March 10, 2016
Take a look at top-airing political ads in Ohio, and you might think there is no presidential race. Instead, outside groups are spending to air ads on Congress, such as as the following.
- Club for Growth Action, a conservative super PAC, is running this ad in Cincinnati that talks up Warren Davidson, who is running for the House in Ohio’s eighth district — now held by retiring House Speaker John Boehner. The ad has aired more than 375 times, mostly on news shows but also on “Jeopardy!” “Jimmy Kimmel Live,” and “Judge Judy.” The Dayton Daily News reports that outside groups have spent more than $2 million on advertising in this highly competitive GOP primary race.
2. The American Chemistry Council (ACC), a trade association, is running this ad in praise of Ohio Sen. Rob Portman. It is part of a “seven-figure ad campaign,” writes the ACC, which is also running ads in support of Sen. Roy Blunt, R., Mo., and Pat Toomey, R., Pa. Portman is up for reelection this year. The ad has run more than 365 times in Cleveland and Cincinnatti.
3. New Leadership for Ohio, a super PAC, is running this ad supporting PG Sittenfeld, a Democrat hoping to take Sen. Portman’s seat. The ad has run more than 200 times in the Cleveland market. Sittenfeld’s Democratic competition is Ted Strickland, former governor and member of the U.S. House of Representatives.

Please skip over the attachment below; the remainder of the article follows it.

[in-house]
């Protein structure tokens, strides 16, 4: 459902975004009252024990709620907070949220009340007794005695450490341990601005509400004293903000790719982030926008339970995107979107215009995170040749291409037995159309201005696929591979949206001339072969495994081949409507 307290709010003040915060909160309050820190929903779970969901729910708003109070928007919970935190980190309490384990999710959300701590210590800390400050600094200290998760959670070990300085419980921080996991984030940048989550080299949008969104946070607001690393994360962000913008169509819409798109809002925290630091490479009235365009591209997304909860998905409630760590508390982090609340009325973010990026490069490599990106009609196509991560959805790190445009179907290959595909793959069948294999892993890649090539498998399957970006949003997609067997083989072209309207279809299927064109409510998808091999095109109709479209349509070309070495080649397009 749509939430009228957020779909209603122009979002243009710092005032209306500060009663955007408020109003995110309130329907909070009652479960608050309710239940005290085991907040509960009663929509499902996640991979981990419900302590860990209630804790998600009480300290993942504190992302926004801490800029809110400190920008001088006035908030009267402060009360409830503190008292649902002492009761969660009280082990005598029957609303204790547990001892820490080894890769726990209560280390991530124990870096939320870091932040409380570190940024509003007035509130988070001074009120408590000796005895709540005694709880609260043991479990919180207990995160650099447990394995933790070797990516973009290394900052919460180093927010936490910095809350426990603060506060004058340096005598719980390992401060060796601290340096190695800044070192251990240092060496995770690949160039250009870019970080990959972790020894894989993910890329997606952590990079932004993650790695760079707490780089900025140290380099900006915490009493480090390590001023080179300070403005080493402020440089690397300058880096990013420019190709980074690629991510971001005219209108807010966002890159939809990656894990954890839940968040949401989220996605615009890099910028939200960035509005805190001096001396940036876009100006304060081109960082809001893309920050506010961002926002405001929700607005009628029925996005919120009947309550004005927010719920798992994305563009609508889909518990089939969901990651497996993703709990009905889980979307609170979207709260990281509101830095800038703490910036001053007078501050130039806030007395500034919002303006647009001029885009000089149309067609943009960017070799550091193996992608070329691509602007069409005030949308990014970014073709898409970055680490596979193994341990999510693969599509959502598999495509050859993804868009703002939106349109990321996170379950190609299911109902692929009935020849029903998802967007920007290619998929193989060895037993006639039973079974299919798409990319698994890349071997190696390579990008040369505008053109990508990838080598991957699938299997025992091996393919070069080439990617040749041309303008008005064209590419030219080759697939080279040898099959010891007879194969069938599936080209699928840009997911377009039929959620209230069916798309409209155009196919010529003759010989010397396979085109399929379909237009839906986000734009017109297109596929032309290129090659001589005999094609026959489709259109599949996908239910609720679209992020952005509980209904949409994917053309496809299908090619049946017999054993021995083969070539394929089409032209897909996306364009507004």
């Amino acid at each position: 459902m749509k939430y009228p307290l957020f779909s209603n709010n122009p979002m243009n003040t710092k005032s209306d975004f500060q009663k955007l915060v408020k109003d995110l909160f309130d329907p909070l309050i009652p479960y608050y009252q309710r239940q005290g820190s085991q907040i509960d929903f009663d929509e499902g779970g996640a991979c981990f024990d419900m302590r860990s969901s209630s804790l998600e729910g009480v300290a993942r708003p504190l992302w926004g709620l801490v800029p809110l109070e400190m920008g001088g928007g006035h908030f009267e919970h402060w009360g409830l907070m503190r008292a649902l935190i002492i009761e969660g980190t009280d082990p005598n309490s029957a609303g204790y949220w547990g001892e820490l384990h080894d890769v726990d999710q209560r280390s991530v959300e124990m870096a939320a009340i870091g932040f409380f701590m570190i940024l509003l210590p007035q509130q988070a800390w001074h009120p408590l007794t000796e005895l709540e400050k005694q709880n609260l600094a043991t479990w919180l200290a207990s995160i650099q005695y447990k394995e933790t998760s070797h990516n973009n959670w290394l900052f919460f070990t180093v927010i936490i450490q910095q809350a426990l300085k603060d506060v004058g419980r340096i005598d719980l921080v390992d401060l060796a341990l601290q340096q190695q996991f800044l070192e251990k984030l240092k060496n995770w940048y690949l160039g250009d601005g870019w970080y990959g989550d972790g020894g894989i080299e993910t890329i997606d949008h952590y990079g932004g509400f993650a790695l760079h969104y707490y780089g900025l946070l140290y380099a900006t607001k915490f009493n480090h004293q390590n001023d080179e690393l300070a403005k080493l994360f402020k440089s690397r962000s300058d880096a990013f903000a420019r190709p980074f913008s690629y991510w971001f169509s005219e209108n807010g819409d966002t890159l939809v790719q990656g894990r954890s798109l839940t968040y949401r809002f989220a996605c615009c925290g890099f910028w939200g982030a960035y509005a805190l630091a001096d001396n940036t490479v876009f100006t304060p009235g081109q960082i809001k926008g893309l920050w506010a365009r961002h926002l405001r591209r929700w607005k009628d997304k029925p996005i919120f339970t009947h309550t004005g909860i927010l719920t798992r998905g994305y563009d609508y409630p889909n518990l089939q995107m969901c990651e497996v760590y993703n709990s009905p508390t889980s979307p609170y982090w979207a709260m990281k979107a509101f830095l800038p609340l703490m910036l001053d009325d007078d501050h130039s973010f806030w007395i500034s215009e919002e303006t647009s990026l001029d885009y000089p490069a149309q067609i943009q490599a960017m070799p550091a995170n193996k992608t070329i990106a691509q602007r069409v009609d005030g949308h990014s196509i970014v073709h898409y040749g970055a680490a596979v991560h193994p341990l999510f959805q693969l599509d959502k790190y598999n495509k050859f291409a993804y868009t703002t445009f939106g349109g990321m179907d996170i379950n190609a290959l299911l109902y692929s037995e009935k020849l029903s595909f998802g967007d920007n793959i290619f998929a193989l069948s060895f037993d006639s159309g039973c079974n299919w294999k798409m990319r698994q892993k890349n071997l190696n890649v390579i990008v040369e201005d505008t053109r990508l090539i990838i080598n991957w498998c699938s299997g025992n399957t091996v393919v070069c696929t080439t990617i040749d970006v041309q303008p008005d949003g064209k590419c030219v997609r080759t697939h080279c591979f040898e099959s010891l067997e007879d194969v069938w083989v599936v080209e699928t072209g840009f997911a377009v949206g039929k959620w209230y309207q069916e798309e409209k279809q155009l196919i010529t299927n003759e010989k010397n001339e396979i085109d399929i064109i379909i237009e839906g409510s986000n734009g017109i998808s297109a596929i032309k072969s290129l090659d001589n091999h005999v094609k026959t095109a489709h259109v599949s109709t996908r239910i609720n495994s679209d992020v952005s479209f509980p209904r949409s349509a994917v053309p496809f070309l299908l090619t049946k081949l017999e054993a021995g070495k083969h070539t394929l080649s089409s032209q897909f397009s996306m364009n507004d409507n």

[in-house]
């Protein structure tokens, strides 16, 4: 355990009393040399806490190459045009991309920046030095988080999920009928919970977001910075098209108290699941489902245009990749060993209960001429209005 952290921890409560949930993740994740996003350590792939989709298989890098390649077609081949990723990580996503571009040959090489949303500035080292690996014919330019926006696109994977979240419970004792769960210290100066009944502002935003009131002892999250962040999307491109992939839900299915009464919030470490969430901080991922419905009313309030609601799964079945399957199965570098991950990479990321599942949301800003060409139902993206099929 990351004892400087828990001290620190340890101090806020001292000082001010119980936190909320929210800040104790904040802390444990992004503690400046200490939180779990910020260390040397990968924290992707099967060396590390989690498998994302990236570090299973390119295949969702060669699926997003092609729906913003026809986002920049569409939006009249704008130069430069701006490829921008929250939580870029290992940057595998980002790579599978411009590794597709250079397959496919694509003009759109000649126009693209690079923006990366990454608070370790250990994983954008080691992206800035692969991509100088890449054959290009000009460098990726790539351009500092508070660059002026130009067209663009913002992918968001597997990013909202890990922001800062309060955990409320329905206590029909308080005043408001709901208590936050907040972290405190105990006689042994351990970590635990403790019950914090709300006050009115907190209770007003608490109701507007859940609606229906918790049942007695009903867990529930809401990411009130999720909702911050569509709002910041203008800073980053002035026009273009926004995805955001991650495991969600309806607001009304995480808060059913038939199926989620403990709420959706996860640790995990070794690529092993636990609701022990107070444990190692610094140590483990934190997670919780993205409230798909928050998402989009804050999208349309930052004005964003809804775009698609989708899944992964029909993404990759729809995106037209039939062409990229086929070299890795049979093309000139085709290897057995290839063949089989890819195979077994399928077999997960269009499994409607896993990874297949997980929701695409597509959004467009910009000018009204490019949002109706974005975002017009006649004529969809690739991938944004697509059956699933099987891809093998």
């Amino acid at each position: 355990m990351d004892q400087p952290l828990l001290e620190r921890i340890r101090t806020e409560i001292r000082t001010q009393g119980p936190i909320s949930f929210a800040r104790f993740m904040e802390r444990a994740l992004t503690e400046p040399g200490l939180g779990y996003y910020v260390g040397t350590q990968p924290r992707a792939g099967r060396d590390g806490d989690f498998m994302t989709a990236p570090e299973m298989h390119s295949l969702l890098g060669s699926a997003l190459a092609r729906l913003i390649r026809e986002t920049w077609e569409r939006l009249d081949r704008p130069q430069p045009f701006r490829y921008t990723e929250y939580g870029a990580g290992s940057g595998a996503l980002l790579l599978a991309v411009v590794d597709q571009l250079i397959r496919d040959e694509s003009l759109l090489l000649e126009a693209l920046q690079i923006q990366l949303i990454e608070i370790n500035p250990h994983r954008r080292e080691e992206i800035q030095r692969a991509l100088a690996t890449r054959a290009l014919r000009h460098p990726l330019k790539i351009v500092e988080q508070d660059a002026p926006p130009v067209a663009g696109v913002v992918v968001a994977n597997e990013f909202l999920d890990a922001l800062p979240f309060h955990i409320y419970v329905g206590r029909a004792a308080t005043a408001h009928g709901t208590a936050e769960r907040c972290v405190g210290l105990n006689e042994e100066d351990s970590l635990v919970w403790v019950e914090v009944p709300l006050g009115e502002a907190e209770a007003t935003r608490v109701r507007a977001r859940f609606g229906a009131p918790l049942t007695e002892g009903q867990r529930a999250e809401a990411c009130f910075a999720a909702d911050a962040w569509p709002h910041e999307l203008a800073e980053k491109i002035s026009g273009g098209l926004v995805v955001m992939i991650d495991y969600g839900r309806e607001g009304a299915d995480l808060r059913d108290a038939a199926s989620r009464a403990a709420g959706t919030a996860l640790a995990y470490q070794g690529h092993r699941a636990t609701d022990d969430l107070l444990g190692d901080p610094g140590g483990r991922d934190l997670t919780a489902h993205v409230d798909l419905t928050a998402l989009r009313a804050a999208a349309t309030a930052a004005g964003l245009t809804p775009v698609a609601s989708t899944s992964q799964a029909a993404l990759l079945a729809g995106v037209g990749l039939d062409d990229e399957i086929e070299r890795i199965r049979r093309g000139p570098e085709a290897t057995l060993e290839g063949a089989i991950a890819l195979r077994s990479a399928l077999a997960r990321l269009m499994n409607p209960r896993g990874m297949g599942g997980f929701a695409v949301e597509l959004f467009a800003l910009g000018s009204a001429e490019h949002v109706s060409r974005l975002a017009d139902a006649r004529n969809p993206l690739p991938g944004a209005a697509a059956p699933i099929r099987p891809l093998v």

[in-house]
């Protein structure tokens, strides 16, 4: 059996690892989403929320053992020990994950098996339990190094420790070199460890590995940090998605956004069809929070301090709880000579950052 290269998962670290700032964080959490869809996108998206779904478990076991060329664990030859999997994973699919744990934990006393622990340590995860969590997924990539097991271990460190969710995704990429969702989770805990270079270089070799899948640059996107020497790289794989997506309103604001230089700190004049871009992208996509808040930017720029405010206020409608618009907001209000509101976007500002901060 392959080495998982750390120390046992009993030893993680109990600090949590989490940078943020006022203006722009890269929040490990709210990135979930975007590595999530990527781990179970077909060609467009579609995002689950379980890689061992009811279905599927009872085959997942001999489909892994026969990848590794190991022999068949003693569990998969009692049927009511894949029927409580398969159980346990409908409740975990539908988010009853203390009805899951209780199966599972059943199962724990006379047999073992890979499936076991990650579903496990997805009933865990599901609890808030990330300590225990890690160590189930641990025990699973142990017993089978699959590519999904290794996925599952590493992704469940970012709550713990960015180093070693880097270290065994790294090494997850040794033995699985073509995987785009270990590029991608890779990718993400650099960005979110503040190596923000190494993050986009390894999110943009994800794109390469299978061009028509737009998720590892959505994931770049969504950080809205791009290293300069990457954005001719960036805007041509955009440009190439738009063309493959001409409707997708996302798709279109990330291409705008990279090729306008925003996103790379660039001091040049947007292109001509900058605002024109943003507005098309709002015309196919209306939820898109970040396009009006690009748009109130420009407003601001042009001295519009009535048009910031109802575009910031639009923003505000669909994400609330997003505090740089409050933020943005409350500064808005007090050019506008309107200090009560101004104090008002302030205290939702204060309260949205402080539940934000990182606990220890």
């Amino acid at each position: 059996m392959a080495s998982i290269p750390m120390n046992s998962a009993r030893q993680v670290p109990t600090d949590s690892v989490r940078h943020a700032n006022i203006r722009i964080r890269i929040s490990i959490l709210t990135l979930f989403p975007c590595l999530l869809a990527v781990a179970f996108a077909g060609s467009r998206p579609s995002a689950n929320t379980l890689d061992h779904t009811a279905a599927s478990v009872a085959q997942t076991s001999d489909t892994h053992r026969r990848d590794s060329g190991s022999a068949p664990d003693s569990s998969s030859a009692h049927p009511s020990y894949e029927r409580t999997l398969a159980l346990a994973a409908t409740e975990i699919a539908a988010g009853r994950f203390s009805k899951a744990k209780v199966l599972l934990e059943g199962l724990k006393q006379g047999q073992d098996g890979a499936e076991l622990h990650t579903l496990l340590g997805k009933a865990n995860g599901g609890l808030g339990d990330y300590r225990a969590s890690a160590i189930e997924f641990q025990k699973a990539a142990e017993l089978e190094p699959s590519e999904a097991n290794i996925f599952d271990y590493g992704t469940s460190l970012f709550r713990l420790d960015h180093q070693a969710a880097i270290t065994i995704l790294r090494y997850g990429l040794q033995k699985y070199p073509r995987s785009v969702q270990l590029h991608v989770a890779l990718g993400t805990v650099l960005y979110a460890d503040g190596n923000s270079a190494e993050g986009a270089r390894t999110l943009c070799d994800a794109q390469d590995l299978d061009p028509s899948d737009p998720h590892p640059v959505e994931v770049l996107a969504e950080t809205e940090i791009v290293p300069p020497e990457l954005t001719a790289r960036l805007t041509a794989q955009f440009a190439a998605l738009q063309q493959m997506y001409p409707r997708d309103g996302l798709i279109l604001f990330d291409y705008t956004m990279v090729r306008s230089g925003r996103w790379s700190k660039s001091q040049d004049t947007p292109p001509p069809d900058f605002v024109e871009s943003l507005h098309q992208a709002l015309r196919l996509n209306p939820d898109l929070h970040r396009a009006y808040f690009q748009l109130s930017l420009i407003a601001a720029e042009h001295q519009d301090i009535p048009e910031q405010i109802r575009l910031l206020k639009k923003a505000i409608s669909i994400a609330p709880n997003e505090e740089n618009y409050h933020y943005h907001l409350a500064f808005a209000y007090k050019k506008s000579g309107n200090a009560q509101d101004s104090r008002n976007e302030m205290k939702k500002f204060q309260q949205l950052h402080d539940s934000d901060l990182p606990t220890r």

Beyond these congressional ads, however, the presidential candidates are also making their pitches on the airwaves. In particular, the campaigns for Bernie Sanders and Hillary Clinton are running ads as each seeks to be the next winner in a rust belt state. Clinton’s campaign has aired ads more than 465 times in Ohio and counting; the two most seen ads are this one, which has aired widely in other primary states, and this one, which is also getting air play in Florida and North Carolina, which are also holding primaries on March 15. This ad focuses on the high price of prescription drugs.
The Bernie Sanders campaign, meanwhile, is focusing ad airings on this ad on income inequality, which was also used in other primary states. This one, however, which focuses on Sanders’s stance against free trade agreements, has been focused in Ohio.